Acclaimed documentary shows Iraq through soldiers eyes info
Byline: Rob Woollard
Date: 06 October 2006
LOS ANGELES, Oct 6, 2006 (AFP) - Lights, humvees, action. A new documentary
shows the Iraq war from a unique perspective: through the eyes of a
Equipped with miniature digital cameras rigged to kevlar helmets or mounted
on gun turrets, soldiers from the New Hampshire National Guard provided
over 800 hours of footage for "The War Tapes".
The unflinching and harrowing end result won the best documentary accolade
at this year's Tribeca Film Festival and is generating early Oscar buzz. As
one critic said, if the audience was any closer, they'd be dodging the
"It's a journey through the soldier's eyes, which is something we haven't
seen before," the film's director Deborah Scranton told AFP in an
"I wanted to be able to crawl inside the soldier's experience and
understand what it looked like, felt like, smelt like.
"The power of the film is that for an hour and a half you get to walk a
mile in someone else's shoes."
Scranton managed the project around the clock from her farmhouse in New
Hampshire, staying in contact with participating soldiers via instant
messaging and video conferencing.
"I rigged up an old baby monitor at my bedside so I could hear and leap out
of bed whenever anyone came on line," Scranton said, part of a production
team that includes "Fog of War" producer Robert May and Steve James ("Hoop
Forging close friendships with the men from Charlie company, 3rd of the
172nd Infantry (Mountain) Regiment, Scranton admitted to having sleepless
nights as she tracked their tour of duty day-by-day.
"It was nerve-wracking, I was up all night biting my finger nails,"
"One time I got an email to say that mortars had hit. And then I didn't
hear anything for 24 hours. So I was sitting there wondering 'What
happened? Did they all get wiped out?'."
While 10 soldiers out of the 180-strong company contributed footage to the
movie, the film focuses on the separate journeys of three soldiers:
sergeant Zack Bazzi, a Lebanese-American university student; sergeant Steve
Pink, a carpenter; and specialist Mike Moriarty.
Based in the deadly Sunni triangle, the unit travelled 1.4 million miles
(2.2 million kilometers) during their tour and lived through over 1,200
combat operations and 250 direct enemy engagements.
Bazzi told AFP that the cameras were forgotten as soon as the 'record'
button on the camera was activated.
"I would screw the camera rack on the turret rack and mount the camera, and
let it run," Bazzi told AFP in an interview.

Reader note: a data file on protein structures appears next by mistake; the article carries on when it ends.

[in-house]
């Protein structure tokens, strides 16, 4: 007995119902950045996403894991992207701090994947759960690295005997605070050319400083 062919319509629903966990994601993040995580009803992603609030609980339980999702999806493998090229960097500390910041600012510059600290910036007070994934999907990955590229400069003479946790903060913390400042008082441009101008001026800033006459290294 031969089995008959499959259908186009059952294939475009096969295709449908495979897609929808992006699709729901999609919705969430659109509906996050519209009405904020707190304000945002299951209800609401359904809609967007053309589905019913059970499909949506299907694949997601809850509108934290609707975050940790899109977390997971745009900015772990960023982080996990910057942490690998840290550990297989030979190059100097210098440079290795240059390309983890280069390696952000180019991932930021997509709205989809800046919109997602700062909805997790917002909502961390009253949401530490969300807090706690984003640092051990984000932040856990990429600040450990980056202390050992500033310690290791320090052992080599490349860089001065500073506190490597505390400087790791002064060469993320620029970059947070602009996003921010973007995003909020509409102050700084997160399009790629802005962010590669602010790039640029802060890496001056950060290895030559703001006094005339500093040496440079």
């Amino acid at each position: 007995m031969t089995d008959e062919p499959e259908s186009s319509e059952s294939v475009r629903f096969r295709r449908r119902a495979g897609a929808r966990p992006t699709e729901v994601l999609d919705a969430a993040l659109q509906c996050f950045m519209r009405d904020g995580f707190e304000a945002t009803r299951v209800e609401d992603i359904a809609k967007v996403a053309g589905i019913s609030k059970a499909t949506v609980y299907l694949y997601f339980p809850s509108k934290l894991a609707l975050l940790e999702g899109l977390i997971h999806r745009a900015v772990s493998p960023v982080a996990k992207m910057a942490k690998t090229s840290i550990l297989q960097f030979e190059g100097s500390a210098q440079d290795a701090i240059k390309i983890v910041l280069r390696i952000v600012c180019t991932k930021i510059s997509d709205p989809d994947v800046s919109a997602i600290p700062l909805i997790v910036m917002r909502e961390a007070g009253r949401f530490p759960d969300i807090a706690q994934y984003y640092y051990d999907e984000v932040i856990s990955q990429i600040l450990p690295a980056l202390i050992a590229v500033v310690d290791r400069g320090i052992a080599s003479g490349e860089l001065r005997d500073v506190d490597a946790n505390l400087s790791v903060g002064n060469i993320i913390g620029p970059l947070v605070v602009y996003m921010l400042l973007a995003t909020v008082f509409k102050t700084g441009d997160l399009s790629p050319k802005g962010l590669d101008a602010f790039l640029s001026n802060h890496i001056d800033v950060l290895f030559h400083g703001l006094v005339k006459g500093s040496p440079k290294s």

"No-one was really directing, it was up to us. I never thought about the
camera. I was in a combat zone.
"When I was on patrol I was worrying about my subordinates, my superiors,
my humvee, the insurgents, the civilians," Bazzi says.
Scranton hit upon the idea after being contacted by the New Hampshire
National Guard in February 2004 with the offer to embed as a film-maker.
When she suggested that soldiers be given cameras instead, the military
The results are memorable: the soldier's frustration at having to provide
armed support to trucks owned by Halliburton, the soul-searching after the
death of a civilian in a road accident, the madness of being ordered to
deny hospital access to an Iraqi parent carrying a sick child.
Nevertheless, the film studiously avoids the temptation to make political
points, choosing instead to present the soldiers' lives warts and all and
leaving the audience to make up its own mind.
"The film has always been about the soldiers' point of view," Scranton
explained. "From the beginning I promised them that we would tell the
story, their story, wherever it took us, no matter what.
"I promised we would not twist their words."
The war in Iraq has been the most media-saturated military conflict in
history, with the Internet explosion fuelling dozens of books, countless
blogs and websites. Scranton was largely left alone by military censors.
Only one piece of footage, when Pink is filming the bodies of insurgents
killed in Fallujah and commenting on the dead men, was withheld.
The concept of soldiers carrying cameras into battle and movies like "The
War Tapes" are a natural byproduct of the information age, Scranton says --
and they are here to stay.
"I don't think they can put the genie back in the box with the level of
technology we have now. The cameras are so small, the stories will get
Ironically, Bazzi disagrees, and believes similar projects are unlikely to
be repeated in future wars.
"At the end of the day, the way it works is that if an order goes down, it
gets implemented," he says. "So if my commander says to me 'no cameras on
the mission' I won't take cameras on the mission.
"I think what Deborah has done is great, and I hope it will be done again.
But I don't think it will. If I was a general I would want maximum control
of the information flow.
"Not because we're secretive, but because it's a war. And part of the war
is information, and there's a propaganda element to it. Ask Al-Qaeda."